The Ilitch family has created a virtual monopoly around its Little Caesars Arena after taxpayers forked over nearly $400 million — gobbling up large apartment buildings and leaving them abandoned
; covering prime real estate in parking lots that violate city ordinances
; using contractors who don’t hire the required number
of Detroiters; and failing to deliver
on promises to develop the area between downtown and Midtown.
Now, according to a federal lawsuit, city officials have denied permits to longtime vendors who had made extra money selling hot dogs, peanuts, bottled water and sports-themed trinkets. The vendors sued the city Wednesday, saying they were denied license renewals “without a legally justifiable reason,” The Detroit News first reported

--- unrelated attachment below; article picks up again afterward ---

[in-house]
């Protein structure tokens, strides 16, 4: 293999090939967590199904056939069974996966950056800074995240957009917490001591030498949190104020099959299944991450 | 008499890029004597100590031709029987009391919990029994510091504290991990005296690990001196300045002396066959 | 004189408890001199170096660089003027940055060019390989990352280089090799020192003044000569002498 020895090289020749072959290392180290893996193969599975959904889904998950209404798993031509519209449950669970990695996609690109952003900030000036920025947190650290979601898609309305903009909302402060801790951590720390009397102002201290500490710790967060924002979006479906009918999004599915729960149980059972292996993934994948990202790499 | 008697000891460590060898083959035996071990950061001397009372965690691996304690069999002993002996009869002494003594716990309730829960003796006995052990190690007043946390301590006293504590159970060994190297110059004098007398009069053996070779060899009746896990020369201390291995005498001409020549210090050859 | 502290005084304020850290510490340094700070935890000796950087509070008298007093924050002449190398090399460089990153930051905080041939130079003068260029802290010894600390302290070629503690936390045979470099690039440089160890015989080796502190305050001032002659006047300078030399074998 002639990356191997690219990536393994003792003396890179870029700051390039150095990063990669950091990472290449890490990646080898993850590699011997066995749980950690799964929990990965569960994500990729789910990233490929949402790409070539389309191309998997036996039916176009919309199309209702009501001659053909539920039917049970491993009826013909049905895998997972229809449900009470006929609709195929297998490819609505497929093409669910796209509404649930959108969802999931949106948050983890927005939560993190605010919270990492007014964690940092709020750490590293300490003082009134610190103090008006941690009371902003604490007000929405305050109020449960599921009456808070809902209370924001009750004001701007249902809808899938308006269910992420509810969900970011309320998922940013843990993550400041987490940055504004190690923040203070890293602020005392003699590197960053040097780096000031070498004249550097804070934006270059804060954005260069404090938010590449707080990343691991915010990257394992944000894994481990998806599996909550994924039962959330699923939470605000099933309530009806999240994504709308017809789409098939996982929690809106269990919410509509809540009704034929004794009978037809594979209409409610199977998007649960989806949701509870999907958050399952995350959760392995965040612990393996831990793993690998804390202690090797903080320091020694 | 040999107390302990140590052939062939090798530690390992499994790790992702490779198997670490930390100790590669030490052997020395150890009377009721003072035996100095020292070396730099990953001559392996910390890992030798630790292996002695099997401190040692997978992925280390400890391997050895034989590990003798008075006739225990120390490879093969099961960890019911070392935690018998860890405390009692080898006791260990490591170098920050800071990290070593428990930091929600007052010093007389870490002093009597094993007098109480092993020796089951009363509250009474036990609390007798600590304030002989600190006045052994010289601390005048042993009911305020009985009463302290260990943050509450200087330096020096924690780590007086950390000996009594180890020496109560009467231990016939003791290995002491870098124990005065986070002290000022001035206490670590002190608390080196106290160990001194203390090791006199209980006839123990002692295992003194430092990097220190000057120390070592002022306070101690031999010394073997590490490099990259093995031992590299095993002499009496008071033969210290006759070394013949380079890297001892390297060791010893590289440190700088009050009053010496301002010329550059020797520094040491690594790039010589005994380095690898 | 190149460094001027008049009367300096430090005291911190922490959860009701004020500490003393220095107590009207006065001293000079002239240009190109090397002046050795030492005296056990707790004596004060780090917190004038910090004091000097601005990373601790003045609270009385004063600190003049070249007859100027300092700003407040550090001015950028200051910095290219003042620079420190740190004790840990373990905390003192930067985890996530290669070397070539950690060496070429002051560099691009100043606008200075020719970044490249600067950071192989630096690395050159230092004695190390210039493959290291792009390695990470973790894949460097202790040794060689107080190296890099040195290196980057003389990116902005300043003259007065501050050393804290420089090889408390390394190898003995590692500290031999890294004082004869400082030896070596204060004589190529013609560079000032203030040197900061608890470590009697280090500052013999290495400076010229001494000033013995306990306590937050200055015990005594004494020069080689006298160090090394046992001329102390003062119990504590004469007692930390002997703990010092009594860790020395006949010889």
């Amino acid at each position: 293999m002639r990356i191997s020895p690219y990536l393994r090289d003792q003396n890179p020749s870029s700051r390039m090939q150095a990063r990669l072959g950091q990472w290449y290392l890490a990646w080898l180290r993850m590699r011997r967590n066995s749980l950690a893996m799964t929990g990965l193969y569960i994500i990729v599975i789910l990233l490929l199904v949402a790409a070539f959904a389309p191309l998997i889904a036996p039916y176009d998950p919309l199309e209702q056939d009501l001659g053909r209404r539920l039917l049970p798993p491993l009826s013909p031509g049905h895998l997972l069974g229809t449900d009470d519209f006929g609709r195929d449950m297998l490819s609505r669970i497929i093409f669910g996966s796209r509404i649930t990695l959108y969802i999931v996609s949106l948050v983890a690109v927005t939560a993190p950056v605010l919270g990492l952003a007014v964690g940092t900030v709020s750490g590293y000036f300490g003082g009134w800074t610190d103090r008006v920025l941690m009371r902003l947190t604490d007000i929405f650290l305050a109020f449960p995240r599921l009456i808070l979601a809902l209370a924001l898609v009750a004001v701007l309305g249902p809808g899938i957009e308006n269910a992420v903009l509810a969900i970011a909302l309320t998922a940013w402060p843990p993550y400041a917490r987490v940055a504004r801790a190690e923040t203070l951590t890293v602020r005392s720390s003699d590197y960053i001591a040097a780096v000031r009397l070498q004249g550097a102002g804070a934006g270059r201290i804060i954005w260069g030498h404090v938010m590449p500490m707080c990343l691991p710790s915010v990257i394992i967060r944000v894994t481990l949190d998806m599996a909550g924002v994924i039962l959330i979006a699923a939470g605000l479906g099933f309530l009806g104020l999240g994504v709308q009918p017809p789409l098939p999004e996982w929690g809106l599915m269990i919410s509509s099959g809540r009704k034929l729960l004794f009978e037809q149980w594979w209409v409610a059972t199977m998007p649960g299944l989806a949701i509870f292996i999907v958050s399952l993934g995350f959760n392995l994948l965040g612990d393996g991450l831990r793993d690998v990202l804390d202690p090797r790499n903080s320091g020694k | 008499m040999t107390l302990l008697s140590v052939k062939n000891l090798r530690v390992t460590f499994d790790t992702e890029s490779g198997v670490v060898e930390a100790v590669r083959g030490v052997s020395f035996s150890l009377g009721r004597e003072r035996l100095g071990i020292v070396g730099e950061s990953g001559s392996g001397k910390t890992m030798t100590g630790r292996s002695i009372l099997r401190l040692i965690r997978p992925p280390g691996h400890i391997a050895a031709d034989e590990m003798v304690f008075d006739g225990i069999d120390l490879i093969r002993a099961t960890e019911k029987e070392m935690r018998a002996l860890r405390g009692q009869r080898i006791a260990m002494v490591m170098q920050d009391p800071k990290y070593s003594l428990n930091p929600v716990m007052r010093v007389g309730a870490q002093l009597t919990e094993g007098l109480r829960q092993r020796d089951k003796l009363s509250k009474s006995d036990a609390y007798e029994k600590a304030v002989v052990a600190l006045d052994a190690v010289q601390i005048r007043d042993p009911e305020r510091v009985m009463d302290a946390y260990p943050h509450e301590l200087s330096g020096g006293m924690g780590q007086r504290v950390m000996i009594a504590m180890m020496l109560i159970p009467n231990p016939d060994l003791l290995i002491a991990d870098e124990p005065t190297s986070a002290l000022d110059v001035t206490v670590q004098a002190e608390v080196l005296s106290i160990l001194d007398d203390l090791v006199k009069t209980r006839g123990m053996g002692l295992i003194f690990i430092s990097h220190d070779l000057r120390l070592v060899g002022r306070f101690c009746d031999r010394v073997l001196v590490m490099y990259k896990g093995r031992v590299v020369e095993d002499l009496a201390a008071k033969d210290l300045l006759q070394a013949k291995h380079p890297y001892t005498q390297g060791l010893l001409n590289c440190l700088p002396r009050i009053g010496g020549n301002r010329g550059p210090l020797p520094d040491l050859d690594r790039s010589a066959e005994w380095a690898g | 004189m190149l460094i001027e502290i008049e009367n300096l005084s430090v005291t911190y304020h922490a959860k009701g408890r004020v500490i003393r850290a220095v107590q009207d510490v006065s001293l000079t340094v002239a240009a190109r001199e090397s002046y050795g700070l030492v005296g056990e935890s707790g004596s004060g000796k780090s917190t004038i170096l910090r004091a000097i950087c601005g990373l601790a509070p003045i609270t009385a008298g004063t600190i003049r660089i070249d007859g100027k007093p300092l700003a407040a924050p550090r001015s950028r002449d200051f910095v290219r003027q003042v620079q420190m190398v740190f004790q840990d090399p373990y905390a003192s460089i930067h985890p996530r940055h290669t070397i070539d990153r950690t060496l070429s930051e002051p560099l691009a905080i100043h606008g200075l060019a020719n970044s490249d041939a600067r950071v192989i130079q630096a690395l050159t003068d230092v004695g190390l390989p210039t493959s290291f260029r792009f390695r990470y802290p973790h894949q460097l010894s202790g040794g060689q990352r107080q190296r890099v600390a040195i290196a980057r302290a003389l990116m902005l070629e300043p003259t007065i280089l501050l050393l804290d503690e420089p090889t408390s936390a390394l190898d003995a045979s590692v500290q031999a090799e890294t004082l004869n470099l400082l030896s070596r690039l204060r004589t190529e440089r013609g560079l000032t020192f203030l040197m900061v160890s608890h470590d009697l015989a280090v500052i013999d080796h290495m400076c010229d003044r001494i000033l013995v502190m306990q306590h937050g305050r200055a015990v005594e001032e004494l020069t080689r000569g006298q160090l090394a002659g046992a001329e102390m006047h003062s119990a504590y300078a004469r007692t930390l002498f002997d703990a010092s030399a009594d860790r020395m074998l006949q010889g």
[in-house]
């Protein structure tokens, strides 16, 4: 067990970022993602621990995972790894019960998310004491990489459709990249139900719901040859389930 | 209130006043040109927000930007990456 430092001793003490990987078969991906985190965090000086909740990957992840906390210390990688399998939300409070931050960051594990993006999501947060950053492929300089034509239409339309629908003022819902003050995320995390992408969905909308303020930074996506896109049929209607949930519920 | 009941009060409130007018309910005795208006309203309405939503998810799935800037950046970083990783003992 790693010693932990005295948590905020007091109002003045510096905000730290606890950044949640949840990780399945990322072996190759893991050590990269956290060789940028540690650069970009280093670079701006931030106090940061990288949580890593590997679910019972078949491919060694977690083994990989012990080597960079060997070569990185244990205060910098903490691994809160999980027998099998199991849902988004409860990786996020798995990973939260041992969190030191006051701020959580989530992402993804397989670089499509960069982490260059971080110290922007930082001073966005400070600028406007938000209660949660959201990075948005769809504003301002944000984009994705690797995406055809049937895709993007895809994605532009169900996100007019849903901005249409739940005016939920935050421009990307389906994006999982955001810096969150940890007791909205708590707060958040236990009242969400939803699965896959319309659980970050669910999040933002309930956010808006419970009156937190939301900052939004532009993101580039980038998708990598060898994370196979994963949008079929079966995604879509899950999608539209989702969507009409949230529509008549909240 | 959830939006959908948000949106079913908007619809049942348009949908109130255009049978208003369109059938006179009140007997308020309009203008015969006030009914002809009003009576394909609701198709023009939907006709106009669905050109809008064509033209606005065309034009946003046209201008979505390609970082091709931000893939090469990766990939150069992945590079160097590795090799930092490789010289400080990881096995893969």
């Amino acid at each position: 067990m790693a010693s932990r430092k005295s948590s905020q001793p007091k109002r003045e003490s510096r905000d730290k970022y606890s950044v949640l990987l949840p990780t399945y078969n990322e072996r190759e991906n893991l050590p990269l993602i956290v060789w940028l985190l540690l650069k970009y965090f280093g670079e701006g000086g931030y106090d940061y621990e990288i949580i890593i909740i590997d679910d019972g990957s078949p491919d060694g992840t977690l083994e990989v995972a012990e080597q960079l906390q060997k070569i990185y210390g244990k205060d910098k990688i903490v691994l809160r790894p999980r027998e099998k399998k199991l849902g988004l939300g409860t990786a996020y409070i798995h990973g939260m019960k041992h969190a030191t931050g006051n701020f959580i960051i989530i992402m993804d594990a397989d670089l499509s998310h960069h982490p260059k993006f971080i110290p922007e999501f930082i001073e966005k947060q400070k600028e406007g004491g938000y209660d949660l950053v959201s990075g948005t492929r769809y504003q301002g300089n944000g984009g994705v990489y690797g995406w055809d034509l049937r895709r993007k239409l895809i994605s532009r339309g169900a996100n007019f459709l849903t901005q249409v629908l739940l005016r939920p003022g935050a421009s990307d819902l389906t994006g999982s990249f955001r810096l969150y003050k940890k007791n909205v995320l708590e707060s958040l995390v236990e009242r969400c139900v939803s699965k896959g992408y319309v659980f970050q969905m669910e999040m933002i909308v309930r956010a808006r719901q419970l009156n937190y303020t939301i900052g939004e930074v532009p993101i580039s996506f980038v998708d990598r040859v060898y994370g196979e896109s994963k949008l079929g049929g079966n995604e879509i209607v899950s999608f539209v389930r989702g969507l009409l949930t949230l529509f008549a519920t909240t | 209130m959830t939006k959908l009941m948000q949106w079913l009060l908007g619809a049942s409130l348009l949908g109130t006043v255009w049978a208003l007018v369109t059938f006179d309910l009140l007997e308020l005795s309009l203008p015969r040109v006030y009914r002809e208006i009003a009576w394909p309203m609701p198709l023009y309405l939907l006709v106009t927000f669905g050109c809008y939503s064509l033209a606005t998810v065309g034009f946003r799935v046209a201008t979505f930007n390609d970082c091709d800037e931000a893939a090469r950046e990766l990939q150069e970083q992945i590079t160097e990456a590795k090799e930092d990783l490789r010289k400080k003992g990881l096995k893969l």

They argue the city violated their constitutional rights to due process and equal protection by making “false excuses” to deny the licenses.
"It stinks to high heaven," Ryan Williams, one of the vendors who filed the suit, told the News
. "They just cut everybody off. It's almost like they just swept us under the rug."
Detroit Corporation Counsel Lawrence Garcia denies the allegations, saying city code bars vendors from setting up shop there.
"Detroit's Code prohibits stationary vendors from operating with 300 feet of a sports arena,” Garcia says in a statement to Metro Times
. “Before the new arena was built, some vendors may have enjoyed licenses to peddle wares on Woodward north of the freeway. However, since the LCA became a sports arena, BSEED has been unable to provide or renew licenses for vendors wishing to make sales in that area."
Co-plaintiff Cheryl Robinson, who sold sports-themed trinkets for at least a decade near Fisher and Woodward, said the license she received in 2017 was later revoked.
"You'd think they could find a spot or make room," she said. "I guess when the big dogs come in, you just get squashed."
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